Date of Award

Spring 5-15-2022

Author's School

Graduate School of Arts and Sciences

Author's Department

Biology & Biomedical Sciences (Molecular Cell Biology)

Degree Name

Doctor of Philosophy (PhD)

Degree Type



Cellular DNA is regularly threatened by both physiologic (normal cellular mechanisms) and genotoxic (external exposures, such as irradiation and chemotherapy) insults. DNA double- stranded breaks (DSBs) are the greatest risk to the genome as they present opportunities for errant repair as mutations or translocations. To minimize these risks, DSBs activate highly conserved signaling pathways to coordinate cell cycle arrest, cell death and DNA repair. During normal development, B cells intentionally create site-specific chromosomal DSBs to assemble the immunoglobulin receptor (Ig) genes necessary for specific responses to pathogens. These programmed DNA breaks are generated by the recombinase activating gene (RAG) complex, a specific endonuclease that is selectively expressed in immune cells at discrete developmental stages. While essential for immune development, these RAG DSBs pose a significant risk as errors in the localization or response to these DSBs are a principal driver of oncogenic mutations and translocations in pediatric pre-B cell acute lymphoblastic leukemia (ALL). The cellular mechanisms that limit the extent of DNA damage and prevent oncogenic errors are unknown.Previous work has established that RAG-mediated DSBs activate a B-cell specific developmental program, known as the non-canonical DNA damage response (ncDDR). Surprisingly, we find that exposure of B cells to ionizing radiation or chemotherapy, which generate DNA damage randomly throughout the genome, does not activate this ncDDR, but instead, promptly triggers rapid activation of cell death pathways, known as the canonical DNA damage response (cDDR). Thus, developing B cells respond to DSBs through distinct signaling pathways depending on the mechanism of DNA injury, as RAG DSBs induce both cDDR and ncDDR, whereas genotoxic DSBs selectively induce only the cDDR. I hypothesize that the specific response to RAG DSBs is determined by either: 1) the unique landscape of the Ig locus (i.e., genomic location of the DSB) or 2) distinct domains of the RAG endonuclease itself. To examine the mechanisms downstream of DNA injury, I designed a novel CRISPR-Cas9 system using a tetracycline-inducible Cas9 in pre-B cells to generate targeted DSBs at precise locations throughout the genome. This approach was used to examine if all DSBs in pre-B cells trigger identical cellular responses. Pre-B cells were transduced with gRNAs to target Cas9 to regions outside of Ig loci. These Cas9-mediated DSBs in non-Ig genes activated the cDDR but did not trigger ncDDR. Thus, ncDDR signals are not a conserved component of pre-B cell response to all DSBs. Next, Cas9 DSBs were targeted to Ig loci to directly compare to a RAG DSB. Cas9-mediated DSBs at Ig also only activate cDDR. Therefore, while both Cas9 and RAG DSBs activate cDDR, the ncDDR program is uniquely activated by RAG DSBs. To investigate the underlying mechanisms of this specific response to RAG DSBs, mutagenesis studies of RAG1, a component of the RAG complex, were conducted. These experiments identified that non-core domains of RAG1 are critical for activation of the ncDDR developmental program. Thus, RAG DSBs induce distinct DDR programs in pre-B cells through novel nuclease-independent activities of RAG1. Ongoing studies are further characterizing the functions of RAG1 in DDR signaling using RAG1-Cas9 fusion constructs to recruit RAG1 to non-RAG-mediated DSBs. Additionally, immunoprecipitation studies will determine the RAG1-binding partners at DSBs that regulate DDR signals, which have not been previously defined. Overall, my dissertation characterizes the role of RAG1 in dictating DNA damage responses and demonstrates that B cells initiate distinct cellular responses to DNA breaks based on the mechanism of DNA injury. These studies provide key insights into a novel paradigm that directs cellular responses to DNA injury in pre-B cells. Understanding how RAG DSBs activate cellular programs to promote cellular survival and differentiation while maintaining genomic integrity has important implications for lymphocyte development. Selective activation of ncDDR is likely beneficial to developing pre-B cells as it promotes maturation of cells with recombined Ig genes. In contrast, non-RAG-mediated DSBs do not activate this process which may function to restrict abnormal B cell maturation and limit autoreactivity or malignant transformation. Further, defining these DSB-specific mechanisms that dictate cellular response may reveal previously unrecognized opportunities to optimize therapies for pre-B cell leukemia.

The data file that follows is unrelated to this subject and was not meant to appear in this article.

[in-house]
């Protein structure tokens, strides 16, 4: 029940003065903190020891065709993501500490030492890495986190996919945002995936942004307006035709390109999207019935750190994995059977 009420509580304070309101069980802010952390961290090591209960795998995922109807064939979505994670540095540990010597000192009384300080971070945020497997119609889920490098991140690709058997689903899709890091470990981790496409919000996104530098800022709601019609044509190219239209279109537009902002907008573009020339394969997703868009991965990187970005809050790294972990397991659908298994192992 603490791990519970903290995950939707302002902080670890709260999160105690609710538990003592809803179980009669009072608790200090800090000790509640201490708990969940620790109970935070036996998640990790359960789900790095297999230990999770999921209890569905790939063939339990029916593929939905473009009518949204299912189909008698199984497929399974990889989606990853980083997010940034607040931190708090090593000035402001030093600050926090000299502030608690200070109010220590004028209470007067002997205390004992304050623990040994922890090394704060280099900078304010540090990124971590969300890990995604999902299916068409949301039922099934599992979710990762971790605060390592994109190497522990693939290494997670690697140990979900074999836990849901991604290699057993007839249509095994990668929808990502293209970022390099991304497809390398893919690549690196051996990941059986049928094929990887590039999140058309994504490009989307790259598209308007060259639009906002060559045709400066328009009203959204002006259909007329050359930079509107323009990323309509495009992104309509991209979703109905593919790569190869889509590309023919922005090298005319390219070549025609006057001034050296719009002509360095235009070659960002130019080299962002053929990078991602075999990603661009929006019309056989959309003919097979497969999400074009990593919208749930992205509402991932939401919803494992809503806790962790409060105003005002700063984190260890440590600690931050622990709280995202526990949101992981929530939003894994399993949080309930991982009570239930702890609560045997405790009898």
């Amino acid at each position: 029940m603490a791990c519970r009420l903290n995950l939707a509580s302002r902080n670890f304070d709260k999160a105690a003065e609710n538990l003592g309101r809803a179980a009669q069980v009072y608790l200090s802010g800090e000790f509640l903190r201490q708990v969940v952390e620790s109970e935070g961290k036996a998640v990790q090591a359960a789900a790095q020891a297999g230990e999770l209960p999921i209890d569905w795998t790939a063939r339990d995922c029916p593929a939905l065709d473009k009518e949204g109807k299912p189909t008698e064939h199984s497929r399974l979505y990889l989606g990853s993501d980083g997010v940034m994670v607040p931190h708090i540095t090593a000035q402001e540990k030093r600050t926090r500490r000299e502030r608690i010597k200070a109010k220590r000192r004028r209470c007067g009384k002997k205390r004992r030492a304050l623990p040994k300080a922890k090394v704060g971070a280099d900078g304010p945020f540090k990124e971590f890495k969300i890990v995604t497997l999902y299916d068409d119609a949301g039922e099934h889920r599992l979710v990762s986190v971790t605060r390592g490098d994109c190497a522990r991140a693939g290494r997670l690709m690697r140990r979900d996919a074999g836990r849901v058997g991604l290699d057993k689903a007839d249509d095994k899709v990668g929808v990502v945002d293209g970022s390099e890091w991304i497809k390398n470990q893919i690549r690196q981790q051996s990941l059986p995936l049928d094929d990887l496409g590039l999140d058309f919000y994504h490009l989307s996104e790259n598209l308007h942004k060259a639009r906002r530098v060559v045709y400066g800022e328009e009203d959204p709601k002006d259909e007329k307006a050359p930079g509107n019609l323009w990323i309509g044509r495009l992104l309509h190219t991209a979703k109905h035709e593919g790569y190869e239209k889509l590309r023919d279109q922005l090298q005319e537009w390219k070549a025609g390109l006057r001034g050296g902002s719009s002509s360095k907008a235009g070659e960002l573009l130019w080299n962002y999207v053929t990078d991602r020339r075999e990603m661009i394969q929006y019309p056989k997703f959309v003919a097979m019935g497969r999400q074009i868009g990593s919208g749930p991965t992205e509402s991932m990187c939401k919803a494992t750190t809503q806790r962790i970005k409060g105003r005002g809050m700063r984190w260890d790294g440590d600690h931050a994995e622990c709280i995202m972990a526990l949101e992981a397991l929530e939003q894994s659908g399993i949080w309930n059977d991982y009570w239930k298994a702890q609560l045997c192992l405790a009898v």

English (en)

Chair and Committee

Jeffrey J. Bednarski

Committee Members

Nima Mosammaparast

Included in

Biology Commons